Jenny Marra - Deaf Awareness Week - speech in the Scottish Parliament
23 May 2012
That the Parliament notes Deaf Awareness Week, which runs from 7 to 13 May 2012; supports the work carried out by organisations across the country that help people who are deaf or hard of hearing; understands that these organisations aim to create a world where hearing loss does not limit or label people, where children who are deaf are able to achieve their full potential and where people value and look after their hearing; understands that 850,000 people in Scotland are affected by hearing loss and that, for around 6,000 people, British Sign Language (BSL) is their first language; further understands that, by 2031, over 1.2 million people in Scotland could have hearing problems; believes that there are many barriers for deaf and hard of hearing people, including access to public services, progressing in the education system, finding employment and overcoming social exclusion, and commends the efforts of everyone contributing to and coordinating Deaf Awareness Week.
Jenny Marra (North East Scotland) (Lab): Presiding Officer, thank you for allowing me to bring this debate to the chamber.
As the motion says, deaf awareness week is an opportunity to note the exceptional work across the country of organisations that support people who are deaf or hard of hearing.
In my role as convener of the cross-party group on deafness I have seen at first hand the commitment of many groups and their determination to make a difference to the lives of Scotland‘s deaf and hard-of-hearing people.
During deaf awareness week this year there were a number of initiatives throughout Scotland, and there were some great ideas for raising awareness.
In Edinburgh, for example, volunteers set up so-called doc squads and handed out communication tips to local general practitioner surgeries and health centres.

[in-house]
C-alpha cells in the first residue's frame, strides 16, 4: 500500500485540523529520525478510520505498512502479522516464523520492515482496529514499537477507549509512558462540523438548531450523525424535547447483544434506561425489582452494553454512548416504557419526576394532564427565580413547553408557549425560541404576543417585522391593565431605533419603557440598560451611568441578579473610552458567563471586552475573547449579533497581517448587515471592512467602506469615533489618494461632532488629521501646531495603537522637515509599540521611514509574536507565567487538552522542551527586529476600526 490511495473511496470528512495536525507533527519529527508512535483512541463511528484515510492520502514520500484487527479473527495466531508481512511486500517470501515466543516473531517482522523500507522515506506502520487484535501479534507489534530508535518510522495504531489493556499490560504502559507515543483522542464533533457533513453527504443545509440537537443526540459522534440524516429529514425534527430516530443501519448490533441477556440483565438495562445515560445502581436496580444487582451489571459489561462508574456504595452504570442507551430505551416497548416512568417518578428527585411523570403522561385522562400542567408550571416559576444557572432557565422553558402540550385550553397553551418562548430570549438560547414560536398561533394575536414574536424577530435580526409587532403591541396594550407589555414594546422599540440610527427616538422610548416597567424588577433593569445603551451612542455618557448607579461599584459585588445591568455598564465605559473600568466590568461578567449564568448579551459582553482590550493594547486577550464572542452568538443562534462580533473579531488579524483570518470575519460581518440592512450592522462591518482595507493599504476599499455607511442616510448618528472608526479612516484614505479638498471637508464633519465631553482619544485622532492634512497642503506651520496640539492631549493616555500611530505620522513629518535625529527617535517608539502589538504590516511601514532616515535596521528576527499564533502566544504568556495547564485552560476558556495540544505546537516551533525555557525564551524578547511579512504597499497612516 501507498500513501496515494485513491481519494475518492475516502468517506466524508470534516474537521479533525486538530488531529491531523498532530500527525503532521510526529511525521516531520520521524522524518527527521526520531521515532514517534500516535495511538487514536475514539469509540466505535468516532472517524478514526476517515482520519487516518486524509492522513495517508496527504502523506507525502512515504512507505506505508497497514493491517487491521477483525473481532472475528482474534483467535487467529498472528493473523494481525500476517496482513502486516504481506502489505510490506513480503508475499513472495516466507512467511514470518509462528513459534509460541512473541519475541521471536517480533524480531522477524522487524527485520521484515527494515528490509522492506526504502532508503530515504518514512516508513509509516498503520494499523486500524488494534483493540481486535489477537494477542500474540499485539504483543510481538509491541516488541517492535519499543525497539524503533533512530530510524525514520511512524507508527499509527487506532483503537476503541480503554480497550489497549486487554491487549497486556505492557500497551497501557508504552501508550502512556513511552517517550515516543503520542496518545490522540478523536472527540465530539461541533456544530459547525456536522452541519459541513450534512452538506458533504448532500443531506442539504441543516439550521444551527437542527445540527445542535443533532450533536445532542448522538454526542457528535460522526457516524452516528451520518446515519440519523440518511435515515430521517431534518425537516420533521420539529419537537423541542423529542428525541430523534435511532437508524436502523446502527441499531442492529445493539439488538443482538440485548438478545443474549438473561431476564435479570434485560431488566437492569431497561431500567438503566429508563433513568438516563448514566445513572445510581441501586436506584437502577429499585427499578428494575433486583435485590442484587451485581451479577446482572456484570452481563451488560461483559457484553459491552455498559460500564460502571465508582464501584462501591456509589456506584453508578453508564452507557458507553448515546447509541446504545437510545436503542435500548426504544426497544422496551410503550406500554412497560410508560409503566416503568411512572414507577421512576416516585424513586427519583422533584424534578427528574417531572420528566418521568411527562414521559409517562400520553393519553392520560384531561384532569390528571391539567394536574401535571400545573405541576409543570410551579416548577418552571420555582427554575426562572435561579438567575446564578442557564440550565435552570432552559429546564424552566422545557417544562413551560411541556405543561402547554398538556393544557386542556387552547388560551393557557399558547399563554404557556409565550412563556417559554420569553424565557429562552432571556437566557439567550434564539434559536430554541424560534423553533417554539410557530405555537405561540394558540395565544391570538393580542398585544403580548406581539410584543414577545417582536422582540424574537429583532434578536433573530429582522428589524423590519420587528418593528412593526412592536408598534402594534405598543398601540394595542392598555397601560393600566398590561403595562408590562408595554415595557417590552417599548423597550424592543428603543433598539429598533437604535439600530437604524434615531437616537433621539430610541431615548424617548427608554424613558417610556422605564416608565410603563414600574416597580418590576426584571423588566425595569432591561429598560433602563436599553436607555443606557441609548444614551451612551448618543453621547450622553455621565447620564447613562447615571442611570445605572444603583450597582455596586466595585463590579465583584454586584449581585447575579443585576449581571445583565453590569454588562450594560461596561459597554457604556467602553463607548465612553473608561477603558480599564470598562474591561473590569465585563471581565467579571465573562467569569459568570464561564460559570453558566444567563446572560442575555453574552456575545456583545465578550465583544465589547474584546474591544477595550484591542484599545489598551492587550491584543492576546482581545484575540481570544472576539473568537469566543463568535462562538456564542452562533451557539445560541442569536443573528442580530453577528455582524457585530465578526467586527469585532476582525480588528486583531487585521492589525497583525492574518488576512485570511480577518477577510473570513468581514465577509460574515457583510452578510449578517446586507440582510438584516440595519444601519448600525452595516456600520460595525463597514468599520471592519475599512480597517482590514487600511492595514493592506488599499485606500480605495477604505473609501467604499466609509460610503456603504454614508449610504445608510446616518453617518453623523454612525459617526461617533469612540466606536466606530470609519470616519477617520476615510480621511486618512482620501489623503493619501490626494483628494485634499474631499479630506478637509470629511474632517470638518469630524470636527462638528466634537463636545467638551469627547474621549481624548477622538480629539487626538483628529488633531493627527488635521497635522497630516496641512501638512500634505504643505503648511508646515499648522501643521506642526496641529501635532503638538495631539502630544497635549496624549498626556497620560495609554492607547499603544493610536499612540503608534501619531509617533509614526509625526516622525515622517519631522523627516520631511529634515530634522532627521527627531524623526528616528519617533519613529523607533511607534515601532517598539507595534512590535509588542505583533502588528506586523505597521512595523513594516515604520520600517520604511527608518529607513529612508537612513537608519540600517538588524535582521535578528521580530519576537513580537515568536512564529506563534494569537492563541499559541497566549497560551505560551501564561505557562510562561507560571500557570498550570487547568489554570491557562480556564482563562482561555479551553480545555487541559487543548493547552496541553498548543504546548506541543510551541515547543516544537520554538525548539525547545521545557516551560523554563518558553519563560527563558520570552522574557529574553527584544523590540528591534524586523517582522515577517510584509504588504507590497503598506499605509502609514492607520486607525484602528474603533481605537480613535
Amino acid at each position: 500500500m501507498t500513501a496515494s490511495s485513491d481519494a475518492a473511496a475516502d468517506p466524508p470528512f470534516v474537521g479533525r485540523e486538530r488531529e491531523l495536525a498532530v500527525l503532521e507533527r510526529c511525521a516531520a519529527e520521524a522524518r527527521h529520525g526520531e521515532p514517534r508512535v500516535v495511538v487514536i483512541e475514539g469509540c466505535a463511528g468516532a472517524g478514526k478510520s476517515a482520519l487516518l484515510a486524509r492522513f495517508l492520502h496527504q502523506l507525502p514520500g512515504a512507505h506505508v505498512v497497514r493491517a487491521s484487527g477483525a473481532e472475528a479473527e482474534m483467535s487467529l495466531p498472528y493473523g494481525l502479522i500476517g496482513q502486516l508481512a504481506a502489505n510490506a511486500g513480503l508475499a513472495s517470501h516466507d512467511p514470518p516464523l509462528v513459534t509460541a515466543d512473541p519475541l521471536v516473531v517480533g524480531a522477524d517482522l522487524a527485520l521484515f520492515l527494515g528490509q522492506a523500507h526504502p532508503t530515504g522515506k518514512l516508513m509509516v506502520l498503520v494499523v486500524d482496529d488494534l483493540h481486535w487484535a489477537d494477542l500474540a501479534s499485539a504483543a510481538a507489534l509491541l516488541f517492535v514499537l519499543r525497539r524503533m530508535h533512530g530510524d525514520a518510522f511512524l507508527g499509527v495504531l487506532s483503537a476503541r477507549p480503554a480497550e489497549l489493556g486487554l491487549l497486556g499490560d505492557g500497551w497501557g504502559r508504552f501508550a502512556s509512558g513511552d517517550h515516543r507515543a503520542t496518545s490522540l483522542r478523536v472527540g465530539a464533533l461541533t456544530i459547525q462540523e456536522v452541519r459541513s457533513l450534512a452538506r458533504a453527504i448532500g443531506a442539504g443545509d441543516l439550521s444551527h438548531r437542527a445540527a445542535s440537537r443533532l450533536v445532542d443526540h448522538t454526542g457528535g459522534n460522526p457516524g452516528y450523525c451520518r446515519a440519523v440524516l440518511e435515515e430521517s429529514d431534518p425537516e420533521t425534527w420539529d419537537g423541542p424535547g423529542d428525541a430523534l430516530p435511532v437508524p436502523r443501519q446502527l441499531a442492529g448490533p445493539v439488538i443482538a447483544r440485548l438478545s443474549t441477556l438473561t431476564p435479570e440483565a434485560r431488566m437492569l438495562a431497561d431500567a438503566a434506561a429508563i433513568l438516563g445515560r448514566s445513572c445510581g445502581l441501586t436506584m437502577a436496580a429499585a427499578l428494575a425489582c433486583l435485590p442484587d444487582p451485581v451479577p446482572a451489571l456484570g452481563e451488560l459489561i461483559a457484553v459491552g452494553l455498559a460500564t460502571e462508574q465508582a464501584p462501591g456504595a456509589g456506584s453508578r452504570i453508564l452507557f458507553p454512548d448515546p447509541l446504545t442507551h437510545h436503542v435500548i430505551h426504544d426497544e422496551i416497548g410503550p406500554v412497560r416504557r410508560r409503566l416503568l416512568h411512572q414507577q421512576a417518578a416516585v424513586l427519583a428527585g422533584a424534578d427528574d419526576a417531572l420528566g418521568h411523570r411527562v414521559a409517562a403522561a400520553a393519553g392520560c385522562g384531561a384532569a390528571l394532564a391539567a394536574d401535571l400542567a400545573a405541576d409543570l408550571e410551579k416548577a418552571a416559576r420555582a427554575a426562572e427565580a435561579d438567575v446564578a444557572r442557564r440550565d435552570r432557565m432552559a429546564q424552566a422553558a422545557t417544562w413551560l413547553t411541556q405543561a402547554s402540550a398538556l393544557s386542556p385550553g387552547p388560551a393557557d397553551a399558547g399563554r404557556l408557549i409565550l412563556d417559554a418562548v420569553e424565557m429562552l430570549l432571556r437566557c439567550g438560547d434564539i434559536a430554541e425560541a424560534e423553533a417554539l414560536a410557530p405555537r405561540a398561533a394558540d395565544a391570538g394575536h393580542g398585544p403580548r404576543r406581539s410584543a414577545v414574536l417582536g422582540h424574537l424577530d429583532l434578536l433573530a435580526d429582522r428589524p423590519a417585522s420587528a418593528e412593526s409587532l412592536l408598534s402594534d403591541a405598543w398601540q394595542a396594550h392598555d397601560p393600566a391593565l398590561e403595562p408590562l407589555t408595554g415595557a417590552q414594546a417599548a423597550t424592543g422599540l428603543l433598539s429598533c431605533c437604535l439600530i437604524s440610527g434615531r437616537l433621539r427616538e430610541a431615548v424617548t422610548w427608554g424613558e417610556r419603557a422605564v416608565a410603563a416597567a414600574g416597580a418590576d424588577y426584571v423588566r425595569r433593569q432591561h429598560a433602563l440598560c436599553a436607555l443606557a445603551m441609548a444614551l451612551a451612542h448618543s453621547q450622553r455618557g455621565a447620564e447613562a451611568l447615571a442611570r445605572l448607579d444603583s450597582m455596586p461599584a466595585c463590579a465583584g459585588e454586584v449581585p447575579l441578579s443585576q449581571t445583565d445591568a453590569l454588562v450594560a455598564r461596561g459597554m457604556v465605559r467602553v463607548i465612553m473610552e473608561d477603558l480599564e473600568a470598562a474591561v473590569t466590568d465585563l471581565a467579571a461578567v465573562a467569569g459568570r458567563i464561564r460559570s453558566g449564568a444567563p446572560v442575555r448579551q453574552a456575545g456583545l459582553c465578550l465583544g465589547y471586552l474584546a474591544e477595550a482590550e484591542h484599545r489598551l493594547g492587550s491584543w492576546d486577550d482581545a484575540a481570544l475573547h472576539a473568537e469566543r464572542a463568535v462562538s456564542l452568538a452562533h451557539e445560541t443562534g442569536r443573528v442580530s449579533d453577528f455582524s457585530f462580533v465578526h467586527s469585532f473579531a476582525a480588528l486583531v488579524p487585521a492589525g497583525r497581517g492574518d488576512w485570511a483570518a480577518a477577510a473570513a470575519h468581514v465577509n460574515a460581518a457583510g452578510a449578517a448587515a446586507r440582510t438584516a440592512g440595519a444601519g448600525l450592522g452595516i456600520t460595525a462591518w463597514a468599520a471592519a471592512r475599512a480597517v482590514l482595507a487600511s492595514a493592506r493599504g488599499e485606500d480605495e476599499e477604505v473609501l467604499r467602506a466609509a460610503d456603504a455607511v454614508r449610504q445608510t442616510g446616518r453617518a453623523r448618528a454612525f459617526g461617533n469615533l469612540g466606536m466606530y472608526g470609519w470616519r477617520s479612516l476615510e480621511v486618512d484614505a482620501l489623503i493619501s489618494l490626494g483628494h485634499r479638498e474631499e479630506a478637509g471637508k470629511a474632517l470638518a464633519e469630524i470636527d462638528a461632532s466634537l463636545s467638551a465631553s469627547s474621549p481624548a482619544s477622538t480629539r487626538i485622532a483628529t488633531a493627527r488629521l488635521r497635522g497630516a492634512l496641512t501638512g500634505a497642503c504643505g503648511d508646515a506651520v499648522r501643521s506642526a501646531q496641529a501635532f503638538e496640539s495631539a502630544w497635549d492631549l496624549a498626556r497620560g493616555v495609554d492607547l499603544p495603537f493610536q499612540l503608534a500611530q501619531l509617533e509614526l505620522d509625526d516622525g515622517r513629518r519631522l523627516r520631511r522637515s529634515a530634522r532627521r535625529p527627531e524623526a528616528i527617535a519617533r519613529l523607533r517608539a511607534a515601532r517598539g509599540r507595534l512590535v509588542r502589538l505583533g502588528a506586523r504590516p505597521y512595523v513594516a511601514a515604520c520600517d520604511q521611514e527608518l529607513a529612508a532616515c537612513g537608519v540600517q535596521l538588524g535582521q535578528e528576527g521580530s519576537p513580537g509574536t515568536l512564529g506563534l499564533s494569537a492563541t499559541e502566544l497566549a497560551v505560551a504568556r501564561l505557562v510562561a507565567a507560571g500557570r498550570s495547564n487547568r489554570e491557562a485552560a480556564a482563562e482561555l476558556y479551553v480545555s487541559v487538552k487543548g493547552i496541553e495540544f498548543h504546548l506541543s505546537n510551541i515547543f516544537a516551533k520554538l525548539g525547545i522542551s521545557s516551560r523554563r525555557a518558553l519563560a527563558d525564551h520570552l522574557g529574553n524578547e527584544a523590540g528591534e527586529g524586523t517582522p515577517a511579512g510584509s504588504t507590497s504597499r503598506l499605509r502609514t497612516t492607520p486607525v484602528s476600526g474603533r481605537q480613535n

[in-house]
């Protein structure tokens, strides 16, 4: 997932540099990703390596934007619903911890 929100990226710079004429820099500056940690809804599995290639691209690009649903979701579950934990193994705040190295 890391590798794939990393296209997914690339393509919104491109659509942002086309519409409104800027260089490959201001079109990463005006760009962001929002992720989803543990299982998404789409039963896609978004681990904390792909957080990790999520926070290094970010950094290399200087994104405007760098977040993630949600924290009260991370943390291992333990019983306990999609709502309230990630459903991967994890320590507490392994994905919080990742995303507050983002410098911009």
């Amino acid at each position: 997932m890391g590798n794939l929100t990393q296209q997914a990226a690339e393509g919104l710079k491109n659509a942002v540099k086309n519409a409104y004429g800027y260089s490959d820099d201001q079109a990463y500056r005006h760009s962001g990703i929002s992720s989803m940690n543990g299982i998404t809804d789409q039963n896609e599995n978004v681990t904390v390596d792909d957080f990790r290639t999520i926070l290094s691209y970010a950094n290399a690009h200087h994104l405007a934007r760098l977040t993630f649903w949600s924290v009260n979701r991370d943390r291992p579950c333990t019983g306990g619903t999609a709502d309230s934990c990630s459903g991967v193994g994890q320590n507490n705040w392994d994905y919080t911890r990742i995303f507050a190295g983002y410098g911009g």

Members might think that doctors would be among the last groups of people in need of such guidance, but the evidence shows that even professionals can benefit from it.
Currently, only 45 per cent of people who report hearing loss to their GP are referred on for further support and intervention.
Unaddressed hearing loss continues to be a systemic problem in Scotland.
It is estimated that 500,000 people could benefit from a hearing aid, but only 160,000 people have one. That leaves around 340,000 people suffering from hearing loss without a hearing aid to help them. Evidence has also shown that there is a 10-year delay in people seeking help for their hearing loss.
It is clear that we can make things better.
That leads me to the most critical part of deaf awareness week and the reason why I lodged the motion. It is imperative that we, as policy makers, continue to tackle the barriers that face deaf and hard-of-hearing people in accessing the help and support that they need to live a life that is free of limits and to gain the ability to reach their full potential.
Barriers exist for the deaf and hard of hearing in all areas of life in Scotland.
Whether at work, school or home or in doing the weekly shop, what are everyday tasks for most will unnecessarily turn into difficulties for some.
A recent survey of 500 shops in Scotland showed that 80 per cent did not have the necessary equipment to make them accessible to deaf and hard-of-hearing people.
Some 45 per cent of people have said that they have missed their name being called in doctors‘ and dentists‘ waiting rooms, and there is a 38-point gap in attainment between deaf and non-deaf pupils in secondary 4 in this country.
We can do quite a lot to address those issues. In relation to educational requirements, the National Deaf Children‘s Society has stated that deafness itself does not represent a complex additional support need—the complexity arises as a result of the ability or otherwise of local education provision to deliver the appropriate quality, quantity and scope of support to allow a deaf child to flourish.